Wednesday, April 20, 2011

Amy Ellis Nutt's "Shadows Bright as Glass"

Amy Ellis Nutt has been a staff writer at The Star-Ledger newspaper in Newark, NJ since November 1997. She is also an adjunct professor at Columbia University Graduate School of Journalism.

Nutt was awarded the 2011 Pulitzer Prize for feature writing for her story “The Wreck of the Lady Mary,” which ran as a 20-page special section of The Star-Ledger in November 2010.

She applied the “Page 99 Test” to her new book, Shadows Bright as Glass: The Remarkable Story of One Man's Journey from Brain Trauma to Artistic Triumph, and reported the following:
Shadows Bright as Glass is all about the search for the soul. Jon Sarkin lost himself after a devastating stroke -- and he knew it. He was that rarest of individuals. He’d been radically altered in body, mind and spirit, and yet he understood intimately, painfully, all that he’d lost. His obsession with creating art was in part an acknowledgment of that loss and a desperate, almost primal attempt to figure out what had happened to his brain. Throughout the book, Jon’s experiences, his search for himself, mirrors the strange journey that science has taken in trying to answer that most fundamental of questions: Who are we? Page 99 takes the reader into Jon’s world several months after his stroke, when he’s finally returned home. Instead of his staid, button-down workaholic personality, he is flamboyant and impulsive and drawn to color. He is self-absorbed, wrapped up mostly in his own head, in part because the way he experiences the world, post-stroke, is so different from his former self. He is partly deaf, has constant double vision, cannot process multiple ideas simultaneously and has an almost child-like ability to be stimulated by the simplest things.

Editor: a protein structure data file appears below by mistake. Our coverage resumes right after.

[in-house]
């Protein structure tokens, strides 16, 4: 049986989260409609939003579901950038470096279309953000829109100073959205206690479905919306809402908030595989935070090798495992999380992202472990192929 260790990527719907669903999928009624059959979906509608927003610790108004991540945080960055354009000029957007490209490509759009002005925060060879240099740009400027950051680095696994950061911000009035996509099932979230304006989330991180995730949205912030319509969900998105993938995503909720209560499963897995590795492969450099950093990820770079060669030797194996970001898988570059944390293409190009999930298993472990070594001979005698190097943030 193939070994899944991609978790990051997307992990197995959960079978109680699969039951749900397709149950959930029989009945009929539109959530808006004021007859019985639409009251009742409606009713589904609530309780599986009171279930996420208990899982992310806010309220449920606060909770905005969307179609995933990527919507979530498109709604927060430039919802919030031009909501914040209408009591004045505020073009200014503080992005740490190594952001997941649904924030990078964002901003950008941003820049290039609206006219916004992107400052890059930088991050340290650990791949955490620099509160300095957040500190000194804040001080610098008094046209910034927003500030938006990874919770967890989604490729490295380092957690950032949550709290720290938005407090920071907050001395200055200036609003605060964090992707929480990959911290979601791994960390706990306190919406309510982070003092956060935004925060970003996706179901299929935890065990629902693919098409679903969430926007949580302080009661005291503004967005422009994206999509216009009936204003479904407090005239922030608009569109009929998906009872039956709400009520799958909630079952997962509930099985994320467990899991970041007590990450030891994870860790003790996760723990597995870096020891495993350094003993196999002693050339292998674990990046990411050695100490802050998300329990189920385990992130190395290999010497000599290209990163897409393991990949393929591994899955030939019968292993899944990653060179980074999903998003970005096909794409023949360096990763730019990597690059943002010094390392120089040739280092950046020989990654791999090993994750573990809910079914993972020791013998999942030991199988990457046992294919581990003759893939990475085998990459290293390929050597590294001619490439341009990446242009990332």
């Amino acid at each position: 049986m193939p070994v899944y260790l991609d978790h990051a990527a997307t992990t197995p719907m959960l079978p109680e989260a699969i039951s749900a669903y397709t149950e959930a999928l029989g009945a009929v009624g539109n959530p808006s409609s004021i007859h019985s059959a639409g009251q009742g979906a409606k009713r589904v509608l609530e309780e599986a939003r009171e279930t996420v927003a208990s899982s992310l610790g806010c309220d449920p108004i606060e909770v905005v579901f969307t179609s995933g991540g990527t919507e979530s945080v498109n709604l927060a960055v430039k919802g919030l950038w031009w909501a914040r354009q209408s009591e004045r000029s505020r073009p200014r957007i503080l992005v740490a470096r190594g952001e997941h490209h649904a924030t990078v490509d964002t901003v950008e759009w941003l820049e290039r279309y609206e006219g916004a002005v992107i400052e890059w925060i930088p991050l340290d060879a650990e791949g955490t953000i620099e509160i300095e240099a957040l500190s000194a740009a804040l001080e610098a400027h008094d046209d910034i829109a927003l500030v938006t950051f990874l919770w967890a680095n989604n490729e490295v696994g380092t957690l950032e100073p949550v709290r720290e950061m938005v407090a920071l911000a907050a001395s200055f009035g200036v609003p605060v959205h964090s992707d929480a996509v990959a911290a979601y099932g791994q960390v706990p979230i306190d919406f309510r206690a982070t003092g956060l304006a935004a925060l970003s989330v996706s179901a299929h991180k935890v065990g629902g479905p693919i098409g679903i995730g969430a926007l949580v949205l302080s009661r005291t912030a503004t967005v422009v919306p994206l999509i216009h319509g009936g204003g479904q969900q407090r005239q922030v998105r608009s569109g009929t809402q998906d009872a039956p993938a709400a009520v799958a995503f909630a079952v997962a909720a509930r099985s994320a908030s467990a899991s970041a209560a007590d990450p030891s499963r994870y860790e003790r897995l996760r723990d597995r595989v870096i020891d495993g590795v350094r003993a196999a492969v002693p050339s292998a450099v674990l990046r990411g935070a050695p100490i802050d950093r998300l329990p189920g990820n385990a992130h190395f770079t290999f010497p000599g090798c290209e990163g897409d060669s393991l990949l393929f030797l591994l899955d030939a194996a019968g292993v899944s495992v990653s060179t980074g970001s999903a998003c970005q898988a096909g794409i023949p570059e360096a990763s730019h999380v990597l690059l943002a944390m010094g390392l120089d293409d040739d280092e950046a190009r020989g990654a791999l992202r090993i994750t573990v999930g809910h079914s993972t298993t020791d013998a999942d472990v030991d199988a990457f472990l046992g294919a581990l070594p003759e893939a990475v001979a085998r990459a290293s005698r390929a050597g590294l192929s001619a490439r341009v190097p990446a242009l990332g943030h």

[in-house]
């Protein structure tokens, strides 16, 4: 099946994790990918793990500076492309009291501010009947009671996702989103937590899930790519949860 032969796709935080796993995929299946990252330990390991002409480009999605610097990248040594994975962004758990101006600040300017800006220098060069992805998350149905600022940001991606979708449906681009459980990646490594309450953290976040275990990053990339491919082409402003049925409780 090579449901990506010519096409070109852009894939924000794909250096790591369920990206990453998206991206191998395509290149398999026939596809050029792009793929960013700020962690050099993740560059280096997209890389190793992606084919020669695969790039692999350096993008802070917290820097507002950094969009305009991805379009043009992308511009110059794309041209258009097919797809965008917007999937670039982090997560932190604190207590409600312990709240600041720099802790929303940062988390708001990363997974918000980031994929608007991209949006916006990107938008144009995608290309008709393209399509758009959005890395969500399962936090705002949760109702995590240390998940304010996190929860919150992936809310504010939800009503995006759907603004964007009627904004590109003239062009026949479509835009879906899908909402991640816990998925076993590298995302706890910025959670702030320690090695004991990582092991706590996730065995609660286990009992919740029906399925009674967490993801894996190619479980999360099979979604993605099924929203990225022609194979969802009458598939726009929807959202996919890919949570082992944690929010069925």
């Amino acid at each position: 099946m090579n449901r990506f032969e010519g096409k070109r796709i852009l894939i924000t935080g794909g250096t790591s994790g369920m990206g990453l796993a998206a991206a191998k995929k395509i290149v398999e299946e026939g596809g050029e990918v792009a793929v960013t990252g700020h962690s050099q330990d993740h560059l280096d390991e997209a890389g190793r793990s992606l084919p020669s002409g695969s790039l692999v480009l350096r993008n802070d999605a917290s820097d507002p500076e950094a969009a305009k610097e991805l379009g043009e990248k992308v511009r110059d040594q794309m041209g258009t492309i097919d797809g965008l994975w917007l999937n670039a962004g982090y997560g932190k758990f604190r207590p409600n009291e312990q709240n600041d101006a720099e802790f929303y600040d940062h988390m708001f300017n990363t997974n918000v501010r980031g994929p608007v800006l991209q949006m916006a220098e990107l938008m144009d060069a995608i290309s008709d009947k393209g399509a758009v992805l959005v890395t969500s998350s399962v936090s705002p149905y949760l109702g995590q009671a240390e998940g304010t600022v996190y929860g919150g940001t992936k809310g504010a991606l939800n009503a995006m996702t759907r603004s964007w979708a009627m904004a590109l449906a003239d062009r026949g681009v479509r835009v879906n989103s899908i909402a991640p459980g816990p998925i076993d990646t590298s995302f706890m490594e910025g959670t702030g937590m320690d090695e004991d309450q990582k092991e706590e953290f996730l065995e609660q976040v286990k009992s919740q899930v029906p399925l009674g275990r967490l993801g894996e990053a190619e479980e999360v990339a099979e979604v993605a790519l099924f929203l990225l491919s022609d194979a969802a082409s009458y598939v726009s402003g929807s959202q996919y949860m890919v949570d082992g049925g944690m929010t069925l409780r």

Excerpt from p. 99:
On another occasion, before he gave up driving, Sarkin decided to go to the florist himself. After spending $100 on crocus, tulip, an daffodil bulbs, he returned home and dug a couple of dozen small, randomly placed holes in the steeply banked backyard.

“Jon, what are you doing,” Kim asked?

“Don’t worry. It’s a surprise. Just wait until spring.”

In April, May and June, the yard exploded with a new color nearly every day – sudden bursts of lavender, yellow, orange, and red shooting out of the ground like slow-motion fireworks.
Learn more about the book and author at Amy Ellis Nutt's website.

--Marshal Zeringue